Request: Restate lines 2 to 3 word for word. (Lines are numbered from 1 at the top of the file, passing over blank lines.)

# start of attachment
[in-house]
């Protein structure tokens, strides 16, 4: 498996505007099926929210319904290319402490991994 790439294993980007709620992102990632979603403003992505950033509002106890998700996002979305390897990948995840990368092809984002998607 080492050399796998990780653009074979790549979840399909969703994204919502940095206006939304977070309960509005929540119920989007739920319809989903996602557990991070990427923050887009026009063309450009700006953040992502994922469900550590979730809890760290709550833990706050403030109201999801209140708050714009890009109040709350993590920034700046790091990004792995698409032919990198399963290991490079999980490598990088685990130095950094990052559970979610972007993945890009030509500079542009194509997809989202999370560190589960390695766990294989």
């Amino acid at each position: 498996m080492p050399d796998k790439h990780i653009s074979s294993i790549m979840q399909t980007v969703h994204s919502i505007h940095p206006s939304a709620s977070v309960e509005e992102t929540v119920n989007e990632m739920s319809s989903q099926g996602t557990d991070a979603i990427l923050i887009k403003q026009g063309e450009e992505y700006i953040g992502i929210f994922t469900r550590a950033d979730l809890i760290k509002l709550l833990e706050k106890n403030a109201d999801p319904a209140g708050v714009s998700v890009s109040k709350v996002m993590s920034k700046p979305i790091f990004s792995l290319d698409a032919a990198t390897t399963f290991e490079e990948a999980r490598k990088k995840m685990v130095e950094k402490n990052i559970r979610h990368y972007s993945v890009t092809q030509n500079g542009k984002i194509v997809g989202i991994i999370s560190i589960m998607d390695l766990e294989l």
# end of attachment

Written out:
């Protein structure tokens, strides 16, 4: 498996505007099926929210319904290319402490991994 790439294993980007709620992102990632979603403003992505950033509002106890998700996002979305390897990948995840990368092809984002998607 080492050399796998990780653009074979790549979840399909969703994204919502940095206006939304977070309960509005929540119920989007739920319809989903996602557990991070990427923050887009026009063309450009700006953040992502994922469900550590979730809890760290709550833990706050403030109201999801209140708050714009890009109040709350993590920034700046790091990004792995698409032919990198399963290991490079999980490598990088685990130095950094990052559970979610972007993945890009030509500079542009194509997809989202999370560190589960390695766990294989």
């Amino acid at each position: 498996m080492p050399d796998k790439h990780i653009s074979s294993i790549m979840q399909t980007v969703h994204s919502i505007h940095p206006s939304a709620s977070v309960e509005e992102t929540v119920n989007e990632m739920s319809s989903q099926g996602t557990d991070a979603i990427l923050i887009k403003q026009g063309e450009e992505y700006i953040g992502i929210f994922t469900r550590a950033d979730l809890i760290k509002l709550l833990e706050k106890n403030a109201d999801p319904a209140g708050v714009s998700v890009s109040k709350v996002m993590s920034k700046p979305i790091f990004s792995l290319d698409a032919a990198t390897t399963f290991e490079e990948a999980r490598k990088k995840m685990v130095e950094k402490n990052i559970r979610h990368y972007s993945v890009t092809q030509n500079g542009k984002i194509v997809g989202i991994i999370s560190i589960m998607d390695l766990e294989l």